Along the corridors were enclosures that were perhaps rooms and quarters for members of the royal family once upon a time...
I entered these enclosures, dry, dusty, muddy and broken down… walked past all the debris to the balcony or window that gave another splendid view…



I continued to climb and then came to a rickety old wooden stair and after that I found myself on a landing that was in the open





The 360 degree panoramic view was breathtaking.


My visit to various parts of the Himalayas last May, all of them differing in landscape, vegetation and water content had confirmed my preference for greenery and fresh water over any other kind of landscape.
The only reason I chose Ladakh, knowing that it was arid was this. Abhishek had mentioned the Sindhu river many times and that had appealed to my heart and my soul – the river that gave its name to our civilization, our country and our religion… it was like the memory of a solemn past that I had never seen, ‘like the smell of a house that I had never lived in’.
Further, from whatever I had read about Ladhak (which was not much), I had gathered, to my disappointment that, it was a desert, dry, dusty and hot. There was no water and no greenery. When I came across the phrase ‘beautiful lunar landscapes’ in an article about Ladakh on the net, I smiled at the cleverness of the writer.

When I landed at the Leh airport and saw mountains all around that were stark naked, I did not jump with joy. Later on, patches of poplar here and there had given me some respite.

But standing now on the roof of the palace, I could not believe my eyes when I looked down and saw a carpet of greenery that spread out over the plains


It was rather queer… brown jagged dry mountains with not a blade of grass on them and a lush green carpet of greenery between the plains separating them…like a god made collage… a landscape that was ‘assembled’.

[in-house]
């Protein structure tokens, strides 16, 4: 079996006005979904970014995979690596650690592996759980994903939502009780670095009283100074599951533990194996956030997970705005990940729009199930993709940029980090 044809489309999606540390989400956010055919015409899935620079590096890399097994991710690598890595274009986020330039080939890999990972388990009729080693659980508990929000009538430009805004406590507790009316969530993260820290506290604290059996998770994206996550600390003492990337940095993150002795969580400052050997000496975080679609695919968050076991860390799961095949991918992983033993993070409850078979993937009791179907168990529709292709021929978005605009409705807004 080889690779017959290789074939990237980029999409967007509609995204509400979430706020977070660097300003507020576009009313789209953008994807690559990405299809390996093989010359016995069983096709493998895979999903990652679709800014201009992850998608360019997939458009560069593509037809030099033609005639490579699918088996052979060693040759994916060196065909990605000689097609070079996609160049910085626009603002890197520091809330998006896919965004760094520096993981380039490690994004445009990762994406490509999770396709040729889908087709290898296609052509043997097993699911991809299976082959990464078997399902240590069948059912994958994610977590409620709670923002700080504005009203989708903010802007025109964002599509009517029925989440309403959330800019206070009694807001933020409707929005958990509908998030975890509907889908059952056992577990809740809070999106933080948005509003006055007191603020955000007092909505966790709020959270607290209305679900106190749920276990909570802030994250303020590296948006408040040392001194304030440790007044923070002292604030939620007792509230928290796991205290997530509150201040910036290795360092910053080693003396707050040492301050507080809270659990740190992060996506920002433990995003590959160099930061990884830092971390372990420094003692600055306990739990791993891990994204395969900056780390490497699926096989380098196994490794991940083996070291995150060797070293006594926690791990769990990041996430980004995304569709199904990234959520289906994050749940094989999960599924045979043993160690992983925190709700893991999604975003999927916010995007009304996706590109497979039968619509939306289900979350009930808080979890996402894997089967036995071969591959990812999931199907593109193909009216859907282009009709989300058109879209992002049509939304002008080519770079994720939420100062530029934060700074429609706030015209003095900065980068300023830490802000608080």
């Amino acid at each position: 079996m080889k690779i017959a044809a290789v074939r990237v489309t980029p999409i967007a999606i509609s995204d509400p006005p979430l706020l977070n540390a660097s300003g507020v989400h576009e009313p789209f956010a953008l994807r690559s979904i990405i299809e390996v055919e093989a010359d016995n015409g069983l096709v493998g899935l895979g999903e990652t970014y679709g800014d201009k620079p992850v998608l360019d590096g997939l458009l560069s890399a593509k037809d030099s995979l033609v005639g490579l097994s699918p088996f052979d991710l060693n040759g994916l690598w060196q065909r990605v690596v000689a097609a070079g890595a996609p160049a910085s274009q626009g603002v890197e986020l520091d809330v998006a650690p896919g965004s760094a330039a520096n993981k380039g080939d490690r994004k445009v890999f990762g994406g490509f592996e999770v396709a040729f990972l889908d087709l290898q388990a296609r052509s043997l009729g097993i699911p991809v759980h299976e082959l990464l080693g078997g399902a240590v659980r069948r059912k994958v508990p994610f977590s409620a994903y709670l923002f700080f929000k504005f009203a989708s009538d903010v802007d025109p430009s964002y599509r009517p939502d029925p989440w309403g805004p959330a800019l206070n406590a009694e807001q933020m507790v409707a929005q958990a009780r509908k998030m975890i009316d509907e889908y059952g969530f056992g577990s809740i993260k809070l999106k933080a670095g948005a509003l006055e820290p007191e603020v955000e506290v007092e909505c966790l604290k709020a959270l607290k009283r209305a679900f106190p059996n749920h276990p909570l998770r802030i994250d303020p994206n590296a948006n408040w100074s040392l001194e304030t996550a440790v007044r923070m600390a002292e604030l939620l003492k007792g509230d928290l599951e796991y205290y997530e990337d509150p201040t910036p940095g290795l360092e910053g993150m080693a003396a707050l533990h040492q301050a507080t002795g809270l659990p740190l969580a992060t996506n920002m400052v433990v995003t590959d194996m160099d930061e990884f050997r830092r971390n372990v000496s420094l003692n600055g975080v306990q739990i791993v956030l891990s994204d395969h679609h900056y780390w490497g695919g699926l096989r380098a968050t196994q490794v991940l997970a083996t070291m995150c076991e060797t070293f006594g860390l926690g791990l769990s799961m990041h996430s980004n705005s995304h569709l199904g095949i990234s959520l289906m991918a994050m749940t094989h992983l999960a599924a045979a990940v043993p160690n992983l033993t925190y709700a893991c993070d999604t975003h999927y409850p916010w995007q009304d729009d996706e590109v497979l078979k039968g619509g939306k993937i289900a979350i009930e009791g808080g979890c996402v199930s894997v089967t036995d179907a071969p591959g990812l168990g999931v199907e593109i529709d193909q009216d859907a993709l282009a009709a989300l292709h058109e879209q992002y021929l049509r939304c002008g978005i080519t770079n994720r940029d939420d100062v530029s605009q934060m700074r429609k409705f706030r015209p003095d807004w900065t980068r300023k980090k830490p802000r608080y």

The red and white building on top is Namgyal Tsemo…
Ok… look below now… can you see me by the ladder?






You see the horizontal line on that snow mountain, kind of dividing the mountain into halves… that’s the road leading to Khardongla pass…the highest motorable road in the world.



It was getting dark. I walked back …


As I continued down, I stopped by this roadside jewelry shop put up by two women. They were selling stones…Jade, Turquoise, Carnelian, Onyx, Coral…Bracelets, Necklaces, Finger Rings, Ear Rings…

I bought two necklaces…one with Jade and black onyx, for which I will have to find a matching dress now…and another one made of carnelian stone… for 600 bucks…after dignified bargaining.
Now it was really dark… I entered wonderland. I did not want to try different restaurants; I wanted to try out different things on the menu from the same restaurant :-)

Tonight I order Veg Momo with soup and French Fries… it was good…just as I was going through the desserts in the last page, the waiter said “Waise aaj Banoffee pie bhi hai”. What more could I ask for? :-)

4 comments:

NISHANT NISCHAL said...

Beautiful post, Sowmya. :-)

Satish said...

If you ever wanted a photo of human envy, you could use a photo of mine now......

The palace looks in ruins... Not sure if ASI has not managed it well or time has taken its toll....

However, the view is panaromic....

P.S. - Visited shivanasamduram lately. Quickly went back to your post to see if i had missed anything to be seen and i didnot miss any.... With the abundant rainfall the falls are back to their full beauty

Anonymous said...

it has been my long lasting dream to visit leh/ladakh. i so envy you. i intend to go there this year. maybe we could've gone together :(

- ghost rider

Sowmya said...

Nishant,

Thanks for your nice words and welcome back...

Satish, do mail me your picture of envy :)

Ghost rider, your condition of anonymity does not permit anything of that sort!